As demand worldwide has spiked, the state’s bourbon production has more than doubled since 1999 to more than 1 million barrels in 2012, the industry group said.

More than 2.5 million visitors have toured the major distilleries along the Kentucky Bourbon Trail in the past five years. Heaven Hill’s attraction, located on Whiskey Row, will be the northern gateway to the trail.

Despite its bourbon prowess, the Bluegrass state hasn’t kept pace with other parts of the country in attracting upstart craft distillers. Kentucky’s tax on aging whiskey barrels has been an obstacle, said Eric Gregory, president of the Kentucky Distillers’ Association. Still, he’s working with 10 craft distillers setting up shop in Kentucky


At The Evan Williams Experience, the star is Williams himself, a Welsh immigrant and early commercial distiller in Kentucky who started in 1783. During a tour of the distillery, projections on the walls and TVs delve into bourbon making and detail Williams’ life as a city trustee, wharf master and distiller as the aroma of fermenting whiskey and aging barrels waft by.

“This is where the industry really started,” said Max L. Shapira, president of Heaven Hill. Its flagship Evan Williams brand is the second-largest selling bourbon in the U.S. and the world, behind Jim Beam.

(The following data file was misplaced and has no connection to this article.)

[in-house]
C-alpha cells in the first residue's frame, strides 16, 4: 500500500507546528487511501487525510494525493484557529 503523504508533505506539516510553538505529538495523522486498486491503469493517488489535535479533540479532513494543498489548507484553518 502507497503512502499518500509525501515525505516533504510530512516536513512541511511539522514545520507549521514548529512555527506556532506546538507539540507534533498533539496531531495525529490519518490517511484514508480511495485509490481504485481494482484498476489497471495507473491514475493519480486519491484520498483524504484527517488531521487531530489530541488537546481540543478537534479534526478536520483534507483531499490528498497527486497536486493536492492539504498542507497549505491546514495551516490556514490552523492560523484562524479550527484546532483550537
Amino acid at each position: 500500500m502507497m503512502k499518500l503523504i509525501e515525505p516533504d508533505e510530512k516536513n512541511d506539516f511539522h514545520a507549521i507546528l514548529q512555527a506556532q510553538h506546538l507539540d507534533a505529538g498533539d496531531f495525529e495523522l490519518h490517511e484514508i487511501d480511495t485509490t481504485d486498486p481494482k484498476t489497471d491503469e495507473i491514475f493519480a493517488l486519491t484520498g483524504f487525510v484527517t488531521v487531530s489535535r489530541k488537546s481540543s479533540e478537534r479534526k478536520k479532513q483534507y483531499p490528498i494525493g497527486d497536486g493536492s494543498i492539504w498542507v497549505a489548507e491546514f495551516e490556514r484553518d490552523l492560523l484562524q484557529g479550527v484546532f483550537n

At the downtown distillery, whiskey makers will craft special recipes and produce one barrel per day, a drop in the barrel compared to the company’s distillery a few miles away that churns out some 650 barrels daily.

Several other whiskey makers are planning craft distilleries nearby. Bourbon entrepreneur Corky Taylor is reviving his great-grandfather’s company, Kentucky Peerless Distilling, and hopes to start producing bourbon and moonshine in July.

The makers of Angel’s Envy whiskeys are hoping to start production in a little more than a year at a new downtown distillery, adding a twist to its bourbon and rye whiskey production, said Wes Henderson, chief operating officer for Louisville Distilling Co.

After aging its bourbon in white oak barrels for several years, the product will be finished in port casks for several more months. Its rye whiskey ages for years in oak barrels before finishing in rum casks.